Just because of all the history surrounding it, “The Misfits” is a memorable movie. Gable died just 11 days after shooting finished and shortly after he said he was glad the film was over because Marilyn nearly gave him a heart attack with her treatments. Guess what the Hollywood legend died of… This was also her last film for Monroe; ‘Something’s Got to Give’, which she started shortly before her death in 1962, was never finished. And Clift’s career was all but over; he would make only three more films (including the rock-solid 1961 court drama ‘Judgment at Nuremberg’) before dying in 1966 at just 45 years of age. However, you do ‘The Misfits’ short if you only judge the film on its peripheral matters. This film is the only one in which Monroe shows that she really had serious acting qualities, although that is unfortunately limited to the second and by far the best half of the film. Gable also played a much more intense role than he was used to. According to screenwriter Miller, the actor even said afterwards: “This is the best picture I have made, and it’s the only time I’ve been able to act.” And he didn’t say a word too much.

‘The Misfits’ is a melancholic and realistic look into the lives of some outcasts; people who have been overtaken by time and the fast-paced society. They don’t think about changing their lifestyle. In a way, this film bids farewell to the classic American dream and the free life of the cowboys in the wild west. This idea is symbolically portrayed in the last half hour of the film, in which the men spectacularly hunt the mustangs. This intense and stunningly filmed sequence of scenes is by far the strongest part of the film, which is otherwise unbalanced mainly because of the script. The rather boring first half of the film is very out of tune with the second part. Also, not all characters are not equally well developed by Miller. The role of Perce, for example, is not much and it is thanks to the method acting of the tormented Clift that the rodeo rider has become a fascinating character. Also, the character of the always brilliant Thelma Ritter (‘All about Eve’, 1950) disappears for good about halfway through the film; puzzling but most of all very sad. Miller reportedly deleted some scenes from Eli Wallach (“The Magnificent Seven,” 1960) upon request because La Monroe didn’t want them to compete with her. It doesn’t detract from the acting performance, but you still have the feeling that it didn’t get the most out of it. For example, you never really get to know the characters. Why are they the way they are? Who knows may say.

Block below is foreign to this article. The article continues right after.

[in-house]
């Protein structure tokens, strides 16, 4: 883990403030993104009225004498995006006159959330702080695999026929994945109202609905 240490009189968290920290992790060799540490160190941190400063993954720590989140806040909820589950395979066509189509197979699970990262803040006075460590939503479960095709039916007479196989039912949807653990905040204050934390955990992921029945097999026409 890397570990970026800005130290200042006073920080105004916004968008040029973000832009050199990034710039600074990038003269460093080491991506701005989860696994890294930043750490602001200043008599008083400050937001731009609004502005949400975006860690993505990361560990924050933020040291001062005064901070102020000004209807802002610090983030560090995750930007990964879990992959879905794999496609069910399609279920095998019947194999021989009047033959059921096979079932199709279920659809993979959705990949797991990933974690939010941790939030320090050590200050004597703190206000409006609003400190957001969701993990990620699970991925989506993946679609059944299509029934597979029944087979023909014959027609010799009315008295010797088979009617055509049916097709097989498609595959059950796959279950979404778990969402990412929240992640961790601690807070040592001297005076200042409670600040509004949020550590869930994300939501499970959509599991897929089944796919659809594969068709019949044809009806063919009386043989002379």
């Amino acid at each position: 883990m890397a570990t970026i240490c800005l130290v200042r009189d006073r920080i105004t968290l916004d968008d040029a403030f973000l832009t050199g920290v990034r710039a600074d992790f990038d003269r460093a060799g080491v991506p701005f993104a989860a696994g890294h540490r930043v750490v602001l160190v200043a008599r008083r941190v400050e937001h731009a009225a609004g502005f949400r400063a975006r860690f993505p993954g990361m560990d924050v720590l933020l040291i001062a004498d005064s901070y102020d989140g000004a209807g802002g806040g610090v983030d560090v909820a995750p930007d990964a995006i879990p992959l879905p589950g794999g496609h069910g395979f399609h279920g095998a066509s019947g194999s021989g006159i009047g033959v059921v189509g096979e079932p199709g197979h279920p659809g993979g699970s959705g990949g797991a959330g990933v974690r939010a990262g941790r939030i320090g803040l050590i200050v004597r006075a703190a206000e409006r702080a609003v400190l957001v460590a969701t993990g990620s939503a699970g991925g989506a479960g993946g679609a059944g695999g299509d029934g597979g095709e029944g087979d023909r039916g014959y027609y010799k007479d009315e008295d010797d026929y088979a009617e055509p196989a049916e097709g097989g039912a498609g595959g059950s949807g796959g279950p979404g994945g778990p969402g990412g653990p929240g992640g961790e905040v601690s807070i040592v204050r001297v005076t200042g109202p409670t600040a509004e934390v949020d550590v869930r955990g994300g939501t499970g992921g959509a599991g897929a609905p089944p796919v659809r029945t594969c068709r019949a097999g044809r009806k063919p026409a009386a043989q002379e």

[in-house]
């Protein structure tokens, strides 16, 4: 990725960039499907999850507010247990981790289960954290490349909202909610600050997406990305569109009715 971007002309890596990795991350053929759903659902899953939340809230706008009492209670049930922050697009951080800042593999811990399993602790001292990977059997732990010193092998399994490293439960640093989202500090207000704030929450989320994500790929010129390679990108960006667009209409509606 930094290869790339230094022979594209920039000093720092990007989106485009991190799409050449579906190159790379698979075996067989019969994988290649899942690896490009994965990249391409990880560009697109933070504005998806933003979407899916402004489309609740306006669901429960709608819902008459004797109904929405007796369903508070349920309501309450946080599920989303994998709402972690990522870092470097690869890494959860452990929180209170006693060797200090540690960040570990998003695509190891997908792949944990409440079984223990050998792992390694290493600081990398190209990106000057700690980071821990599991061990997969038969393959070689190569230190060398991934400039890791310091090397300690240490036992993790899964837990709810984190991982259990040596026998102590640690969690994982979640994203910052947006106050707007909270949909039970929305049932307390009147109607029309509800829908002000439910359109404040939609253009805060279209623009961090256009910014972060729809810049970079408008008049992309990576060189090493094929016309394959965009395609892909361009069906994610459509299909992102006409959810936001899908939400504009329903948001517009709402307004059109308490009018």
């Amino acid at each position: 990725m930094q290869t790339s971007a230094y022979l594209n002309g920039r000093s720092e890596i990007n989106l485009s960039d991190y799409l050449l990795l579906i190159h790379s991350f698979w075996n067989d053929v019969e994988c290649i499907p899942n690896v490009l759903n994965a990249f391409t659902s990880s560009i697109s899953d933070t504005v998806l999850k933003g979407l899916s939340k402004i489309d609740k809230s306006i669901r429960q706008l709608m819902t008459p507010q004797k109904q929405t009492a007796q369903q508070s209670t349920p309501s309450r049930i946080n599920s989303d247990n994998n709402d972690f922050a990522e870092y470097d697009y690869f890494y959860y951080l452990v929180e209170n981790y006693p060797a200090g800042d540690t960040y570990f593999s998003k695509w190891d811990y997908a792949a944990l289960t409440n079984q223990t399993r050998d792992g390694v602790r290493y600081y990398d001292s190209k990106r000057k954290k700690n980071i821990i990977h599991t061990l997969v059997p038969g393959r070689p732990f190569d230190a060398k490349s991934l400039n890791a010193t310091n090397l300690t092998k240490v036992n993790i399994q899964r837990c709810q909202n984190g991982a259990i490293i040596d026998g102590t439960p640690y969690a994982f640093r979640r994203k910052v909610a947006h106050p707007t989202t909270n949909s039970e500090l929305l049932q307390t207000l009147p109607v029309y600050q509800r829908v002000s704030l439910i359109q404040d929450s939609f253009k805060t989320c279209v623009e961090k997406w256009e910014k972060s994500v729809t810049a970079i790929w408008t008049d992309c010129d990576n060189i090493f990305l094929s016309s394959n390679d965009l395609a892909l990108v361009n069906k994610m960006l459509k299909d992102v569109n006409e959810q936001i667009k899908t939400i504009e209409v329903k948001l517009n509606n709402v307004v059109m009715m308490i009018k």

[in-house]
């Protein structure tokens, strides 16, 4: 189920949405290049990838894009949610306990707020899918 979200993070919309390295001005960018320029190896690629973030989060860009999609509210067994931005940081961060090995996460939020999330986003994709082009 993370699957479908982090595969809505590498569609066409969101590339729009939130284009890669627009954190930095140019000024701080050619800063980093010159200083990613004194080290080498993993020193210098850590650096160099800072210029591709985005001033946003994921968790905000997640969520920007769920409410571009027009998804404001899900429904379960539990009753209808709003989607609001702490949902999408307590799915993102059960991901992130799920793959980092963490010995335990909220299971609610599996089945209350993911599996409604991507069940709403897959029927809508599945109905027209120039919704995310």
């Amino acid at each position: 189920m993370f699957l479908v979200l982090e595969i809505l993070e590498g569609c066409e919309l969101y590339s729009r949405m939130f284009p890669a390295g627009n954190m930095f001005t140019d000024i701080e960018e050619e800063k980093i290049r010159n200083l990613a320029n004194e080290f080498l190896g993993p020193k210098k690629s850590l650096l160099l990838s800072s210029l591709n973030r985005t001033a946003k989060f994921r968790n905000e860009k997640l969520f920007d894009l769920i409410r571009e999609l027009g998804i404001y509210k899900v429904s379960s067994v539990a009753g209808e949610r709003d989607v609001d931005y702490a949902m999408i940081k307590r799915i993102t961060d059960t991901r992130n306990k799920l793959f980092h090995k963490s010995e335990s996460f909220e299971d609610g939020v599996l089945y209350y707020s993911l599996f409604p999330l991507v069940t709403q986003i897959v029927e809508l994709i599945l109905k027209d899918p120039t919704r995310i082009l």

Despite the excellent black-and-white cinematography of Russell Metty (‘Touch of Evil’, 1958) – which manages to give the arid desert landscape of Nevada something almost paradisiacal – and the at times strong acting performances – in which Clark Gable in particular rises above himself – this poetic character study did not get its hands on when it was released. Fortunately, the film is slowly gaining popularity, but it will always be remembered for its problematic production process and its tragic stars. Documentary maker Gail Levin took it literally in 2002 to make a film about it, by making the interesting ‘Making the Misfits’. But the film itself is well worth watching. Seeing three of Hollywood’s greatest legends in action is always special, and the utterly captivating final half hour is a wonderful metaphor for the end of the bygone days of the traditional American Dream.

Comments are closed.